Valhalla Memorial Park Cemetery, 10621 Victory Blvd, North Hollywood, CA 91606
Maud Allan (27 August 1873 – 7 October 1956) was a pianist-turned-actress, dancer and choreographer who is remembered for her "impressionistic mood settings".
Allan was born as Beulah Maude Durrant in Toronto, Ontario, Canada. Sources give contradictory dates for her year of birth, ranging from 1873 through 1880. She spent her early years in San Francisco, moving to Germany in 1895 to study piano at the Hochschule für Musik in Berlin. She later changed her name, prompted in part by the scandal surrounding the crimes committed by her brother, Theodore Durrant, who was hanged in 1898 for the murder of two women in San Francisco. Allan never recovered from the trauma of this event. The execution was immediately followed by her abandonment of piano-playing and the development of a new means of self-expression in dance.
In 1900, in need of money, Allan is said to have illustrated an encyclopaedia for women titled Illustriertes Konversations-Lexikon der Frau. Shortly thereafter, she began dancing professionally. Although athletic, and having great imagination, she had little formal dance training. She was once compared to professional dancer and legend Isadora Duncan, which greatly enraged her, as she disliked Duncan.
She designed and often sewed her own costumes, which were creative. In 1906 her production Vision of Salomé opened in Vienna. Based loosely on Oscar Wilde's play, Salomé, her version of the Dance of the Seven Veils became famous (and to some notorious) and she was billed as "The Salomé Dancer". Her book My Life and Dancing was published in 1908 and that year she toured England, giving 250 performances in under a year.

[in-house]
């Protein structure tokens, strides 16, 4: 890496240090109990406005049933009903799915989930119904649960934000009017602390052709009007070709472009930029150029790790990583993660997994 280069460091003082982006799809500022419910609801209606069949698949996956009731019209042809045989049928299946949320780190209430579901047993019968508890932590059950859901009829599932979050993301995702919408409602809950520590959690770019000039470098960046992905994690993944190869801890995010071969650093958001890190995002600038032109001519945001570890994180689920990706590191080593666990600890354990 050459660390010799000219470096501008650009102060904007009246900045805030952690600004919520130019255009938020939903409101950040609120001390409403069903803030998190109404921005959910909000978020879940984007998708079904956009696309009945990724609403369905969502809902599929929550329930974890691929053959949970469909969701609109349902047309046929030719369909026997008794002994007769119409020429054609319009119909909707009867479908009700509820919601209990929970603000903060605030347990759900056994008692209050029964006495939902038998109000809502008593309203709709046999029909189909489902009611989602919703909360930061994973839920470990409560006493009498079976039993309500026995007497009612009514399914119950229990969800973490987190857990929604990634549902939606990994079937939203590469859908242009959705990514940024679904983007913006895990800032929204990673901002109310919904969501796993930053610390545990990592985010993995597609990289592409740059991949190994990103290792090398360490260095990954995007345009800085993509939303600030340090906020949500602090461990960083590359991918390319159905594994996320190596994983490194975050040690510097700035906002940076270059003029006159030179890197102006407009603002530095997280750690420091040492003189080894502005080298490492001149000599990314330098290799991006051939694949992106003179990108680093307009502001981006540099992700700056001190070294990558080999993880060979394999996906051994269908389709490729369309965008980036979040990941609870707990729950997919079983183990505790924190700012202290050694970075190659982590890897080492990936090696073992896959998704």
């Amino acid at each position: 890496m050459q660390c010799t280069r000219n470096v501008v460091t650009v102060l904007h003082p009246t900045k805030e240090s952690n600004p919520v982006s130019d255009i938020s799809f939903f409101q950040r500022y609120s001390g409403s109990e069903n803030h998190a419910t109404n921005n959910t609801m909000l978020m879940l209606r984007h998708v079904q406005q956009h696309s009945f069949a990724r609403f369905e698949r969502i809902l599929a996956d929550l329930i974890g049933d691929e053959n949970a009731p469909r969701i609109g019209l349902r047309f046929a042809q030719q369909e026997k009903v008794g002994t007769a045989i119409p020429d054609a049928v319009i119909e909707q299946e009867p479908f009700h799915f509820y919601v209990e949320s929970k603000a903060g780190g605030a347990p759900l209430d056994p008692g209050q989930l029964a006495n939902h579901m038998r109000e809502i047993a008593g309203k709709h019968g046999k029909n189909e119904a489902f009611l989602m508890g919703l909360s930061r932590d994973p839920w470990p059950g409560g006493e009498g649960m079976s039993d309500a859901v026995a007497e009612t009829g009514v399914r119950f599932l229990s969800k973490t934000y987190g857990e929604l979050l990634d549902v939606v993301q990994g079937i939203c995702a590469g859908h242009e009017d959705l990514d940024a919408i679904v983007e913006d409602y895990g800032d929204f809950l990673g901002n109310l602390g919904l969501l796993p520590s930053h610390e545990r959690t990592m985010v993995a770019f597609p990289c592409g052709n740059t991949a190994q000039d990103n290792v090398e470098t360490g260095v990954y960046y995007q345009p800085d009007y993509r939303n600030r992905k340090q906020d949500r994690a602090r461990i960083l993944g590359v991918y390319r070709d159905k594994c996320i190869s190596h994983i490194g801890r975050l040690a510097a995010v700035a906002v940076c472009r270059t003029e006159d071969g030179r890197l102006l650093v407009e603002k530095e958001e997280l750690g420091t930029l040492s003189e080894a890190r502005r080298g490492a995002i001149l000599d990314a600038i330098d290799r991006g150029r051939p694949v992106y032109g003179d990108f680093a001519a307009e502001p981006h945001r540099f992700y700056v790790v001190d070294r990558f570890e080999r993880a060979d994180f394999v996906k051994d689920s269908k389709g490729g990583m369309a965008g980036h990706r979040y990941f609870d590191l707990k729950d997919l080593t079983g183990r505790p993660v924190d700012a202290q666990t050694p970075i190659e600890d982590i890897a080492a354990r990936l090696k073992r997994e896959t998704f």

In 1910, she left Europe to travel. Over the next five years she visited the United States, Australia, Africa, and Asia. In 1915 she starred as "Demetra" in the silent film, The Rug Maker's Daughter.
Maud Allan as Salome
In 1918 the British MP Noel Pemberton Billing, in his own journal, Vigilante, published an article, "The Cult of the Clitoris" which implied that Allan, then appearing in her Vision of Salome, was a lesbian associate of German wartime conspirators.
Allan sued Billing for libel, based on the following counts:
This led to a sensational court case, at which Billing represented himself. Lord Alfred Douglas also testified in Billing's favour. Allan lost the case. The trial became entangled in obscenity charges brought forth by the state against the performance given by Allan in her dance. She was accused of practising many of the sexually charged acts depicted (or implied) in Wilde's writings herself, including necrophilia.
At this time, the Lord Chamberlain's ban on public performances of Wilde's play was still in place in England, and thus the Salomé dance was at risk. Her brother's crimes were also cited to suggest there was a background of sexual insanity in her family.
From the 1920s on, Allan taught dance and lived with her secretary and lover, Verna Aldrich.  Allan died in Los Angeles in 1956 aged 83.
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